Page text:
You work hard when you dig with a shovel or chop wood. The result of rubbing and friction on the hands is callus skin. Calluses may result due to poorly fitting footwear. Carpenters, mechanics, and plumbers have calluses on fingers and palms. What exactly is a callus?
The skin of the palms is about 0.8 to 1.4 millimeters thick. That is some ten times the thickness of other skin. Plantar skin (the skin of the soles of the feet) also can be thick and keratinized. In this process ordinary skin changes into keratinocytes—a horny layer that protects underlying layers.
Keratin – Elsewhere in Nature
Repeat friction and rubbing stimulate production of tough, fibrous protein called keratin, which toughens skin. Keratin is strengthened by disulfide bonds between molecules to form a kind of network. Think of the toughness of animal beaks and claws or the horn of the rhinoceros. These are all forms of keratin!
Some tell the story that horses hooves and other forms of keratin are used to make the gelatin one finds in human food. The Gelatin Manufacturer’s Institute of America informs us that gelatin is not made from keratin.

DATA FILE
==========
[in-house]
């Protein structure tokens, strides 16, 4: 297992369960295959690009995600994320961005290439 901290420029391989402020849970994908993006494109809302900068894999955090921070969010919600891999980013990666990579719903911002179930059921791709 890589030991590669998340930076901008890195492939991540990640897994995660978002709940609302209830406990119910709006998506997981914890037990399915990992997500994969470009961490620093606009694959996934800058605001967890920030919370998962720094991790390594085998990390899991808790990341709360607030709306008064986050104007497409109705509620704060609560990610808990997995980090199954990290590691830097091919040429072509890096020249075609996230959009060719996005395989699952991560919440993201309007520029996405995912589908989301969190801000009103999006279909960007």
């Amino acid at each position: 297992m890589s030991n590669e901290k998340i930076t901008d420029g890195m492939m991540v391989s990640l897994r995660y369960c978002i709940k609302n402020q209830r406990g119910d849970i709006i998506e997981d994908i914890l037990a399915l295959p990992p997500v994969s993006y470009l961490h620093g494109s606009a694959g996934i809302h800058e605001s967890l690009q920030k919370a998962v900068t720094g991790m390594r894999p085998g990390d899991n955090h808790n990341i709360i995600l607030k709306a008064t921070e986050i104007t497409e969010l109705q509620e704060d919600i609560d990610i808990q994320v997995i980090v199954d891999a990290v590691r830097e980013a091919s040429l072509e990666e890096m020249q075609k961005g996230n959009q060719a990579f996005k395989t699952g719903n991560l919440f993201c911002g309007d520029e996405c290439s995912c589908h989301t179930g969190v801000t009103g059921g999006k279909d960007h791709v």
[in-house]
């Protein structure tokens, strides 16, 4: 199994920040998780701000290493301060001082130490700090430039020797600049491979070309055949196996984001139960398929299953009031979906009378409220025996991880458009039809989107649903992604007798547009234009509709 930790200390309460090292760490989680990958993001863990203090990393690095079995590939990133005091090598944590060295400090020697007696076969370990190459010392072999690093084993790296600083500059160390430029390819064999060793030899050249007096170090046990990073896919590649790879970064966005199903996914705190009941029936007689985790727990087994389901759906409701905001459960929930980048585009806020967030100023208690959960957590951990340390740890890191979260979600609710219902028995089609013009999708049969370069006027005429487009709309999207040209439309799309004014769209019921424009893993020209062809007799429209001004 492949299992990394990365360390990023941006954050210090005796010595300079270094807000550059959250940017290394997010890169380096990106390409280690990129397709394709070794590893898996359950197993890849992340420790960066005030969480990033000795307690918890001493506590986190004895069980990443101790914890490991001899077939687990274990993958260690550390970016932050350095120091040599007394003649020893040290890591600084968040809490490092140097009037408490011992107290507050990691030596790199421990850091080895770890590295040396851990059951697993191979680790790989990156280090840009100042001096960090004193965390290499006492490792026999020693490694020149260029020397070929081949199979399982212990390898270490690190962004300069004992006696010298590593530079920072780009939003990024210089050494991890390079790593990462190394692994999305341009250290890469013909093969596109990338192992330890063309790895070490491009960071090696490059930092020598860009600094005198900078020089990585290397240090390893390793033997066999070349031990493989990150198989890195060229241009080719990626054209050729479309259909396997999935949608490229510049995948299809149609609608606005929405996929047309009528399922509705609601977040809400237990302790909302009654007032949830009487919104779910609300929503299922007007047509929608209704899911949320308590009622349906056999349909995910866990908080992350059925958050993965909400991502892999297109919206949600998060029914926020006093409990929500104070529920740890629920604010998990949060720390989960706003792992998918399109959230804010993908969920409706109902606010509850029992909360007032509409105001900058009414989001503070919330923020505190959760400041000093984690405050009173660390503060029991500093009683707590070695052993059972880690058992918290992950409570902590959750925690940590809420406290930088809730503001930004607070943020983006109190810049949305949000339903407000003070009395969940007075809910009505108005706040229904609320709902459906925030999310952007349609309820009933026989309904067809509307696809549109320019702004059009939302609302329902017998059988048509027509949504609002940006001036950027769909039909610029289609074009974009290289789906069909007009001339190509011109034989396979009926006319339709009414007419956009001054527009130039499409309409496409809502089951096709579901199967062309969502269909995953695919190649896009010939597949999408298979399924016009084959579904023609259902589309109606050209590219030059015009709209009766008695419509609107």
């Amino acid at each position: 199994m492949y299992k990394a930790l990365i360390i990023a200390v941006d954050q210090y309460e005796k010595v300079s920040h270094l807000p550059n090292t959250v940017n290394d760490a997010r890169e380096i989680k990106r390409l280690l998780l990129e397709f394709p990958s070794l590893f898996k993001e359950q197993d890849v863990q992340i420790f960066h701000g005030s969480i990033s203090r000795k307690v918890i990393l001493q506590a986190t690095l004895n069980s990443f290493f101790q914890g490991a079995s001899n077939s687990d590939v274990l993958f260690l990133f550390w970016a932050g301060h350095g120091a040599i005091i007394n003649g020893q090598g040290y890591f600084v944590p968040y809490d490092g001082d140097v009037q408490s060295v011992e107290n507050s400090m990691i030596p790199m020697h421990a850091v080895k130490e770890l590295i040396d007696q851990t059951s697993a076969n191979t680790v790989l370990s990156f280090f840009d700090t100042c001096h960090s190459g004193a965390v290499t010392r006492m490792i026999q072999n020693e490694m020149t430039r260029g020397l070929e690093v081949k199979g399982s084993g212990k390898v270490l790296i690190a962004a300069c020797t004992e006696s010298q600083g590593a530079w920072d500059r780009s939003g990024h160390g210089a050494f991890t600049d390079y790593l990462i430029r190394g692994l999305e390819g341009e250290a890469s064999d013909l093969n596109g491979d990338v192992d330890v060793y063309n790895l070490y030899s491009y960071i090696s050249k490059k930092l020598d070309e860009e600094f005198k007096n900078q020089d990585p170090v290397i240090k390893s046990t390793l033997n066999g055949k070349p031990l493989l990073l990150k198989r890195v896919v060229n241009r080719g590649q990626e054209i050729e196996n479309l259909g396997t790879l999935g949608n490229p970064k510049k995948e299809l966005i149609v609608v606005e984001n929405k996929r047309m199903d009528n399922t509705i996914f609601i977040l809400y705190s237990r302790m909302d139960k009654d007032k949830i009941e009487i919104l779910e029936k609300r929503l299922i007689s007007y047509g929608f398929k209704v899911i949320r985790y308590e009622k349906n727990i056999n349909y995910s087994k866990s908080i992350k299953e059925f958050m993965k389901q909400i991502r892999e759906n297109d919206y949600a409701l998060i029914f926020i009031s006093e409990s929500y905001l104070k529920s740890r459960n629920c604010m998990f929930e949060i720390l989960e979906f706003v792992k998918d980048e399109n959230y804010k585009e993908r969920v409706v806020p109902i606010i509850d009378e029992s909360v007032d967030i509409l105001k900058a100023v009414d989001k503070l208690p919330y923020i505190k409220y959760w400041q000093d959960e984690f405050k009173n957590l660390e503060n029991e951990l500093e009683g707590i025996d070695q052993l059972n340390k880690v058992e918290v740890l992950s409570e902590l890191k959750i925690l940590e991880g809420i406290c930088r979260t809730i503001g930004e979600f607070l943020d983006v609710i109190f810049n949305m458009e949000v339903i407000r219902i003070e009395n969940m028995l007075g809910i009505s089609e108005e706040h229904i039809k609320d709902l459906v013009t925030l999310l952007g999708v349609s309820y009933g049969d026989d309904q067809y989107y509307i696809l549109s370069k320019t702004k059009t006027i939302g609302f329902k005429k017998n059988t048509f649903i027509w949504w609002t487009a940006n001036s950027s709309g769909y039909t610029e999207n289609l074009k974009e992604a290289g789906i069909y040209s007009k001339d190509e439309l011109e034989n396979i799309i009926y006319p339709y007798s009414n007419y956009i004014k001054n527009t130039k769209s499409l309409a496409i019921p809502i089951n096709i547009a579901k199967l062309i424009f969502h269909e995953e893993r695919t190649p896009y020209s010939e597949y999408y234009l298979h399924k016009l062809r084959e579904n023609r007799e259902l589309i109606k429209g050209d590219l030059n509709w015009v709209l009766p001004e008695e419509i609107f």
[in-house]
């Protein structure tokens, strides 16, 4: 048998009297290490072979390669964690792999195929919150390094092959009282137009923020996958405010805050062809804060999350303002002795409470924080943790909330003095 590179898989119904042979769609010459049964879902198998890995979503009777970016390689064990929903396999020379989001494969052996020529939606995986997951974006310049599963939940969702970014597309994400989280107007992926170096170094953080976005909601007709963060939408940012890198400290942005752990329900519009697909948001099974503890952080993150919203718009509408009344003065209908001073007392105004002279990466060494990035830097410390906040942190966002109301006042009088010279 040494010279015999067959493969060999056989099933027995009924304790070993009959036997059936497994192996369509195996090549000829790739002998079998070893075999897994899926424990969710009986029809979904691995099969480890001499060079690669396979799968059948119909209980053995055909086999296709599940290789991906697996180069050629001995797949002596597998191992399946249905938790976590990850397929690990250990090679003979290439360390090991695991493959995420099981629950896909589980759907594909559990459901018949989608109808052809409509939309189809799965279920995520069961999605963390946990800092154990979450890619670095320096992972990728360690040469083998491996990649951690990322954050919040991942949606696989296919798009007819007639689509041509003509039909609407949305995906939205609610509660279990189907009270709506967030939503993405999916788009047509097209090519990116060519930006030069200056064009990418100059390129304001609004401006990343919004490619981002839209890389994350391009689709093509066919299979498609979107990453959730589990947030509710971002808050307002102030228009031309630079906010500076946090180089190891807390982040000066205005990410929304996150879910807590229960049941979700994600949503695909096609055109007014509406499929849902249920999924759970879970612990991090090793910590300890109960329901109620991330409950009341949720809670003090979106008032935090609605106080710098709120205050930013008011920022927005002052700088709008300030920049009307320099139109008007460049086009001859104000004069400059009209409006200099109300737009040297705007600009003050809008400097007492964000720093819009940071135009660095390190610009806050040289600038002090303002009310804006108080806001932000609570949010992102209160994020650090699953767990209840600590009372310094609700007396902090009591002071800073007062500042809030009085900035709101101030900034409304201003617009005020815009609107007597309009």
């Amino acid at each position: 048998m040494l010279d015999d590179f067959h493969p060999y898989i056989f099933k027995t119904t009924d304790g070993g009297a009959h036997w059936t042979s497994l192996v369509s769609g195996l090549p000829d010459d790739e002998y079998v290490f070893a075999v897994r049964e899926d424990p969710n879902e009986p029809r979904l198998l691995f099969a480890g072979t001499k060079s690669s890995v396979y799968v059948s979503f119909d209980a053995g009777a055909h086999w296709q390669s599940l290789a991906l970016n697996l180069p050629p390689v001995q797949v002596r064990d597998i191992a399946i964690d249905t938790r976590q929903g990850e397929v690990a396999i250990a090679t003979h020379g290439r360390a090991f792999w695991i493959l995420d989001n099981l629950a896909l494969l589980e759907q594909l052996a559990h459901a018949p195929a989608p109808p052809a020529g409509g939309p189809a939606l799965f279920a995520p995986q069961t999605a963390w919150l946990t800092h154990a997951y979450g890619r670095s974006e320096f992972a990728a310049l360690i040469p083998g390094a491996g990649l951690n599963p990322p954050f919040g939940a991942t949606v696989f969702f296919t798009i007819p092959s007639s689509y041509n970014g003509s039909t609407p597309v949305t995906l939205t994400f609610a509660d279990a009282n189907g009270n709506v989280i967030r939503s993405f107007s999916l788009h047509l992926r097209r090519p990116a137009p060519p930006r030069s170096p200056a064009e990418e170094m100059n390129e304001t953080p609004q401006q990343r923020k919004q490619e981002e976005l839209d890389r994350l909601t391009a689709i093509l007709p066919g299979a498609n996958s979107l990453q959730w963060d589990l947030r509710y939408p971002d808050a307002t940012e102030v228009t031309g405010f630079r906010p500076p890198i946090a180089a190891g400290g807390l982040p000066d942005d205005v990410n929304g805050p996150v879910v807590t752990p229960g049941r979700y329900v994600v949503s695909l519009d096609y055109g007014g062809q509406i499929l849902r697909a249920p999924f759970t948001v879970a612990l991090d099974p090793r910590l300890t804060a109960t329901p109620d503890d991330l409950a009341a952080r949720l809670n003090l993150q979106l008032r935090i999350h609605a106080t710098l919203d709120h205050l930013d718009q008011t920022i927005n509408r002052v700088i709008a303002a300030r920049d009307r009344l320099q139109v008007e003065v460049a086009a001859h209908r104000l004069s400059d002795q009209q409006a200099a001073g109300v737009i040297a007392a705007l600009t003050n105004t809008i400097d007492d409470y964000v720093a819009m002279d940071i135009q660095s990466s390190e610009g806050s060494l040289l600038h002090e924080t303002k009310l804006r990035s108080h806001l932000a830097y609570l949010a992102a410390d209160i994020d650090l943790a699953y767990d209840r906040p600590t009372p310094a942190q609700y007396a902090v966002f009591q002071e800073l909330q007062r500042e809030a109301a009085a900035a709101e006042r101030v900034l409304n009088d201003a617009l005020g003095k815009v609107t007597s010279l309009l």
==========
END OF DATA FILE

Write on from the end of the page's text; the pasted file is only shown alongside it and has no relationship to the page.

Treating Callus Skin
As excess calluses develop, unsightly cracks can form. The cracks can run deep and result in bleeding. What can be done to help? Feet can be soaked in water and gently sanded with a pumice stone. There are skin salves that contain salicylic acid. Finally, there is minor surgery. In the case of diabetes, treating of the feet requires expert care. Be sure to consult a podiatrist.
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